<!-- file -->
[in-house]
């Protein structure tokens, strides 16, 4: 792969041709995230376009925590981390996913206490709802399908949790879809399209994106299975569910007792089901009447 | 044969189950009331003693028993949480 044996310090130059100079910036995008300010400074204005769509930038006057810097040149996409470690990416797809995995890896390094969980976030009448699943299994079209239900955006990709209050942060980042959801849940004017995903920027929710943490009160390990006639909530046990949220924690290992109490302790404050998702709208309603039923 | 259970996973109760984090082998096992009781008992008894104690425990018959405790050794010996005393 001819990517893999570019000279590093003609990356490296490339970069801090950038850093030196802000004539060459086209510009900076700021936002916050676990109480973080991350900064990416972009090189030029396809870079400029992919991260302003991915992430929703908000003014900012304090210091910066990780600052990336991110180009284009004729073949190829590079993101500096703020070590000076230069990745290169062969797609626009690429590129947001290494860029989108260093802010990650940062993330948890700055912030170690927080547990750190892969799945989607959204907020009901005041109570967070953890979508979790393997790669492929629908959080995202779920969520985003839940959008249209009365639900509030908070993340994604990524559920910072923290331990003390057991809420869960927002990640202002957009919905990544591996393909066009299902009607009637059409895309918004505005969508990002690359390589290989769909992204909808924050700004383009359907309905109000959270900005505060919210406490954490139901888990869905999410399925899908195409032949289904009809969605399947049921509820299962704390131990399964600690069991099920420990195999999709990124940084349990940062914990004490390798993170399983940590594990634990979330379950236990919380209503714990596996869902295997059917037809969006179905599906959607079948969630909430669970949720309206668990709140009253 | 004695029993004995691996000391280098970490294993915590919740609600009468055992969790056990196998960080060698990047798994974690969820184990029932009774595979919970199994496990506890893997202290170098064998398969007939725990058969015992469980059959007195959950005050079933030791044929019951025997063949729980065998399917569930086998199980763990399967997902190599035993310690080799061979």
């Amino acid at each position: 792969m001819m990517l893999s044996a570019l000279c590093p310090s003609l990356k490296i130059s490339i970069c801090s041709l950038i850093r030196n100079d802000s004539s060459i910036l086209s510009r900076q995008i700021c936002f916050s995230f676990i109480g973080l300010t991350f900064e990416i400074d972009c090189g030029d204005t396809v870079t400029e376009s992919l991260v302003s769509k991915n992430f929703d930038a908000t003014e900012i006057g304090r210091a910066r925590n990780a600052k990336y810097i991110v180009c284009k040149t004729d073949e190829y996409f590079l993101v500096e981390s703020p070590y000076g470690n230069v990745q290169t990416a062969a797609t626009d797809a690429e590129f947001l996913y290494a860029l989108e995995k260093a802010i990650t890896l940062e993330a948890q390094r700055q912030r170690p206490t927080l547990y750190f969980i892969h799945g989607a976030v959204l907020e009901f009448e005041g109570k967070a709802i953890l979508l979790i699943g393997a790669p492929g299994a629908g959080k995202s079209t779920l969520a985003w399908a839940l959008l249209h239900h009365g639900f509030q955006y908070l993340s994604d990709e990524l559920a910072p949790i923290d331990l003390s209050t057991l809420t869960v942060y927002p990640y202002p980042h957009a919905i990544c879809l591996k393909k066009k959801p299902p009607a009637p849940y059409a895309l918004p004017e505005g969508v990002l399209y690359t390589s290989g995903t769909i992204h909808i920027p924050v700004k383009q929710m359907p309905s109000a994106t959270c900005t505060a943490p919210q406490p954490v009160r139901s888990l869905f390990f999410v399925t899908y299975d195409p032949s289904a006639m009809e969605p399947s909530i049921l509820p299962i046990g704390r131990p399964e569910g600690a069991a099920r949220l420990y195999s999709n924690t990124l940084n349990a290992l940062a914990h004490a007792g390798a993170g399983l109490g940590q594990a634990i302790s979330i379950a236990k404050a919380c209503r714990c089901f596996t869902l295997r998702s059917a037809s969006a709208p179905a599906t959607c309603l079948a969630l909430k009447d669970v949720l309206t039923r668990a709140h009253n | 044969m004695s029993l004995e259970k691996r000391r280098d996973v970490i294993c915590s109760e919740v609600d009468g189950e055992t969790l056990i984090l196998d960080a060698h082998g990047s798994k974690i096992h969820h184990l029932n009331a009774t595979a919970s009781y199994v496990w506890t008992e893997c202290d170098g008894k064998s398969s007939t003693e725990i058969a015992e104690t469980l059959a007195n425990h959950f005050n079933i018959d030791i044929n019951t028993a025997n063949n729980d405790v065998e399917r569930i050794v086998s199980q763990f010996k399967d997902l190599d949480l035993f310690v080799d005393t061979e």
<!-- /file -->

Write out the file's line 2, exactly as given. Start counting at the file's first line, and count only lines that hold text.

């Protein structure tokens, strides 16, 4: 792969041709995230376009925590981390996913206490709802399908949790879809399209994106299975569910007792089901009447 | 044969189950009331003693028993949480 044996310090130059100079910036995008300010400074204005769509930038006057810097040149996409470690990416797809995995890896390094969980976030009448699943299994079209239900955006990709209050942060980042959801849940004017995903920027929710943490009160390990006639909530046990949220924690290992109490302790404050998702709208309603039923 | 259970996973109760984090082998096992009781008992008894104690425990018959405790050794010996005393 001819990517893999570019000279590093003609990356490296490339970069801090950038850093030196802000004539060459086209510009900076700021936002916050676990109480973080991350900064990416972009090189030029396809870079400029992919991260302003991915992430929703908000003014900012304090210091910066990780600052990336991110180009284009004729073949190829590079993101500096703020070590000076230069990745290169062969797609626009690429590129947001290494860029989108260093802010990650940062993330948890700055912030170690927080547990750190892969799945989607959204907020009901005041109570967070953890979508979790393997790669492929629908959080995202779920969520985003839940959008249209009365639900509030908070993340994604990524559920910072923290331990003390057991809420869960927002990640202002957009919905990544591996393909066009299902009607009637059409895309918004505005969508990002690359390589290989769909992204909808924050700004383009359907309905109000959270900005505060919210406490954490139901888990869905999410399925899908195409032949289904009809969605399947049921509820299962704390131990399964600690069991099920420990195999999709990124940084349990940062914990004490390798993170399983940590594990634990979330379950236990919380209503714990596996869902295997059917037809969006179905599906959607079948969630909430669970949720309206668990709140009253 | 004695029993004995691996000391280098970490294993915590919740609600009468055992969790056990196998960080060698990047798994974690969820184990029932009774595979919970199994496990506890893997202290170098064998398969007939725990058969015992469980059959007195959950005050079933030791044929019951025997063949729980065998399917569930086998199980763990399967997902190599035993310690080799061979």